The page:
Review: The Magic of Mushrooms – Fungi in Folklore

This glorious picture is the front cover of a new book, The Magic of Mushrooms – Fungi in Folklore, Superstition and Traditional Medicine by Sandra Lawrence. Written for The Royal Botanic Gardens, Kew, it contains beautiful colour illustrations as well as a wealth of information. The blurb on the back invites you to “immerse yourself in a bewitching world” and discover more about these amazing forms of life that are in some ways more like animals than plants:

“At the centre of countless superstitions, folkloric tales and magical beliefs, as well as appearing in recipes and medicines both traditional and modern, mushrooms have incredible powers.

“Featuring images of over 100 fascinating species, sourced from the archives at the Royal Botanic Gardens, Kew, The Magic of Mushrooms shows that from saving lives to expanding the mind, the potential of these fascinating organisms should not be underestimated.”

Fairy rings – circles of mushrooms that appear overnight – are among the most famous bits of fungi folklore. There’s a long chapter on them. In Britain and Ireland, tales suggest a human stepping inside such a ring will come to no good at all. Apparently a giant ring of shrooms over 1,000 years old encircles the megaliths of Stonehenge. I wonder if any tourists visiting that ancient site have actually got whisked away to fairyland in that time?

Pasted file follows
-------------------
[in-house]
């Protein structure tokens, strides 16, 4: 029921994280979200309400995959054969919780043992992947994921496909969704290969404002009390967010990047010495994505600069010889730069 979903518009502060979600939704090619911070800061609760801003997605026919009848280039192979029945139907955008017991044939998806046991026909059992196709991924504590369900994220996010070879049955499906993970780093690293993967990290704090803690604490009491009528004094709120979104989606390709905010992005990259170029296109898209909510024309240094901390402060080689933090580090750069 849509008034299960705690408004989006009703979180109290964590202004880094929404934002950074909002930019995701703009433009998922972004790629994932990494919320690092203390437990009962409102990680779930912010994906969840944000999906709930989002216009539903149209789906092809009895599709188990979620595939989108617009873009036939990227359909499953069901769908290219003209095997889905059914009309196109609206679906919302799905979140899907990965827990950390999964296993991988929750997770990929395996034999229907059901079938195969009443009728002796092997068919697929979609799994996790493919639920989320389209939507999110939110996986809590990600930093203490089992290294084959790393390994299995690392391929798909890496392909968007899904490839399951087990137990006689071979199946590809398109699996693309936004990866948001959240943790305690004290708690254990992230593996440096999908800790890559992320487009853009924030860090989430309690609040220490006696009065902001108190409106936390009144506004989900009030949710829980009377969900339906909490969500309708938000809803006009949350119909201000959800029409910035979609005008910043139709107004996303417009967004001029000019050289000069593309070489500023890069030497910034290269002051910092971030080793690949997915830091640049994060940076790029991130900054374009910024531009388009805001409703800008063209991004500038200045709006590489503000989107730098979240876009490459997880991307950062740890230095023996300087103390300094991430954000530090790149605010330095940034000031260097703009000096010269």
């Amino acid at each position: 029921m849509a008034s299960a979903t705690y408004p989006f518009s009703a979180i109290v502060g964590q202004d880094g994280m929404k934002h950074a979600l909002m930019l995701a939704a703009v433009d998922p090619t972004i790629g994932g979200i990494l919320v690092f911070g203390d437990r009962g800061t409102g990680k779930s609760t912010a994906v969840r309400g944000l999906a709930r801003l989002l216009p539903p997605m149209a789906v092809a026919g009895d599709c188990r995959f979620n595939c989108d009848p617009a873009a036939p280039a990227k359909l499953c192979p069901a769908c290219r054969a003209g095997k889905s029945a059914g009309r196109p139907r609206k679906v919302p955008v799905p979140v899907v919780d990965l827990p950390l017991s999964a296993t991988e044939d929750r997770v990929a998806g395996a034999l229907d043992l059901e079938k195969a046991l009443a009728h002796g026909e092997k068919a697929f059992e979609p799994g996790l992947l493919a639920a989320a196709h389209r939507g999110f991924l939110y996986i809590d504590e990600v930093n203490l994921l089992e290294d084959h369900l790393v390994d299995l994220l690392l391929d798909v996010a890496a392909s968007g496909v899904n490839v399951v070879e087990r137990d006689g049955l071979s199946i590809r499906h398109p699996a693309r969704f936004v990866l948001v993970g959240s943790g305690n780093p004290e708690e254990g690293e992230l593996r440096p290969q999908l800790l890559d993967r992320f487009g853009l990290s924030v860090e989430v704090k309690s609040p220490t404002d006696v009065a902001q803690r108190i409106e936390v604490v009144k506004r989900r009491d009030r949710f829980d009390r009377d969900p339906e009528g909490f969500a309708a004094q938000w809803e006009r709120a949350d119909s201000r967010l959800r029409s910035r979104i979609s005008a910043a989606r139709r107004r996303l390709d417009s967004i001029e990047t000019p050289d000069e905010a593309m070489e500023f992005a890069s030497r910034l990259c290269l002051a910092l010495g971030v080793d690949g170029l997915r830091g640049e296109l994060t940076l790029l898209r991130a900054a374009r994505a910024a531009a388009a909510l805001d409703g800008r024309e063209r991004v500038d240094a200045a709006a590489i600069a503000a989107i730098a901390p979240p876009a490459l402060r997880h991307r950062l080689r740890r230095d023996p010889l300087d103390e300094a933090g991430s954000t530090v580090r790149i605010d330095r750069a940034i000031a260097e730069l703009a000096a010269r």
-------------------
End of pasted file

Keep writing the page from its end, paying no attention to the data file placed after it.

Hallucinogenic mushrooms naturally get a chapter covering their use in religous rites, shamanic practices and witches’ flying ointments among other things. The Cunning Woman’s Stillroom is a section with details on herbal cures and magical charms. There are, of course, many dangerous fungi around. History records poisoners employing them and unwary foragers meeting a grim end after eating the wrong kind. Other fungi offer huge benefits, and science is still learning about ways they can help with healing, feeding a growing population and even saving the environment.

The Magic of Mushrooms – Fungi in Folklore, Superstition and Traditional Medicine is a fascinating read and would make a beautiful gift for anyone with an interest in nature and folklore. It’s something of a companion book to Witch’s Garden, also by Sandra Lawrence, which I’d also thoroughly recommend. 

You can view The Magic of Mushrooms on Amazon. It is published by Wellbeck for Kew.

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